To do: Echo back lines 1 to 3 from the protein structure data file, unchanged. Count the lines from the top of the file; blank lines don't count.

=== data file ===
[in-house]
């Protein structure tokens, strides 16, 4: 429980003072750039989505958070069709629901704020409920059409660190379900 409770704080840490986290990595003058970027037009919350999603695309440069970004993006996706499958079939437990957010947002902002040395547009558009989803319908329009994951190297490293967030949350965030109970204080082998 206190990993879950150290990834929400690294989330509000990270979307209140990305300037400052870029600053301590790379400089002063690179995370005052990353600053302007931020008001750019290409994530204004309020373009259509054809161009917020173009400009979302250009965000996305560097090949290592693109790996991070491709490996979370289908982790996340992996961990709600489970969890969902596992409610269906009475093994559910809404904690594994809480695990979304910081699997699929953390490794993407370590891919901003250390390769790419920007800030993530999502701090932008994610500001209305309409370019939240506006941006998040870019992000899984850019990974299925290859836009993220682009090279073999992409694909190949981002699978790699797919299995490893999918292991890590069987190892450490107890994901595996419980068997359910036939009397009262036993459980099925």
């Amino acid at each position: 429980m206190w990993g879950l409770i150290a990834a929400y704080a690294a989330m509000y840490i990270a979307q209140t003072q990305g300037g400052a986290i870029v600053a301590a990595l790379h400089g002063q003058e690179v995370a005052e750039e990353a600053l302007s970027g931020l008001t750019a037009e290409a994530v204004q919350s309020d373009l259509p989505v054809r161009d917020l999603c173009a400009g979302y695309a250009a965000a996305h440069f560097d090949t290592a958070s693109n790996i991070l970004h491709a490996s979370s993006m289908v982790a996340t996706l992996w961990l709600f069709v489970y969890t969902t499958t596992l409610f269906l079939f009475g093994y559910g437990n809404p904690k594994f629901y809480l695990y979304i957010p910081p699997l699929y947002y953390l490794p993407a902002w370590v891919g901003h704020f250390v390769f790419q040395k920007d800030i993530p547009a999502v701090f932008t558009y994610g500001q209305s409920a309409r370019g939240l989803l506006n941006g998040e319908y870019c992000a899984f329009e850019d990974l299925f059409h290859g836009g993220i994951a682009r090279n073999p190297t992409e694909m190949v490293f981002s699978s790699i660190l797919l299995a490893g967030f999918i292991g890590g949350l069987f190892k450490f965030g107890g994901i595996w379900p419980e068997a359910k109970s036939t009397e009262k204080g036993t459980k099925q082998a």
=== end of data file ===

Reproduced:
[in-house]
């Protein structure tokens, strides 16, 4: 429980003072750039989505958070069709629901704020409920059409660190379900 409770704080840490986290990595003058970027037009919350999603695309440069970004993006996706499958079939437990957010947002902002040395547009558009989803319908329009994951190297490293967030949350965030109970204080082998 206190990993879950150290990834929400690294989330509000990270979307209140990305300037400052870029600053301590790379400089002063690179995370005052990353600053302007931020008001750019290409994530204004309020373009259509054809161009917020173009400009979302250009965000996305560097090949290592693109790996991070491709490996979370289908982790996340992996961990709600489970969890969902596992409610269906009475093994559910809404904690594994809480695990979304910081699997699929953390490794993407370590891919901003250390390769790419920007800030993530999502701090932008994610500001209305309409370019939240506006941006998040870019992000899984850019990974299925290859836009993220682009090279073999992409694909190949981002699978790699797919299995490893999918292991890590069987190892450490107890994901595996419980068997359910036939009397009262036993459980099925």
């Amino acid at each position: 429980m206190w990993g879950l409770i150290a990834a929400y704080a690294a989330m509000y840490i990270a979307q209140t003072q990305g300037g400052a986290i870029v600053a301590a990595l790379h400089g002063q003058e690179v995370a005052e750039e990353a600053l302007s970027g931020l008001t750019a037009e290409a994530v204004q919350s309020d373009l259509p989505v054809r161009d917020l999603c173009a400009g979302y695309a250009a965000a996305h440069f560097d090949t290592a958070s693109n790996i991070l970004h491709a490996s979370s993006m289908v982790a996340t996706l992996w961990l709600f069709v489970y969890t969902t499958t596992l409610f269906l079939f009475g093994y559910g437990n809404p904690k594994f629901y809480l695990y979304i957010p910081p699997l699929y947002y953390l490794p993407a902002w370590v891919g901003h704020f250390v390769f790419q040395k920007d800030i993530p547009a999502v701090f932008t558009y994610g500001q209305s409920a309409r370019g939240l989803l506006n941006g998040e319908y870019c992000a899984f329009e850019d990974l299925f059409h290859g836009g993220i994951a682009r090279n073999p190297t992409e694909m190949v490293f981002s699978s790699i660190l797919l299995a490893g967030f999918i292991g890590g949350l069987f190892k450490f965030g107890g994901i595996w379900p419980e068997a359910k109970s036939t009397e009262k204080g036993t459980k099925q082998a």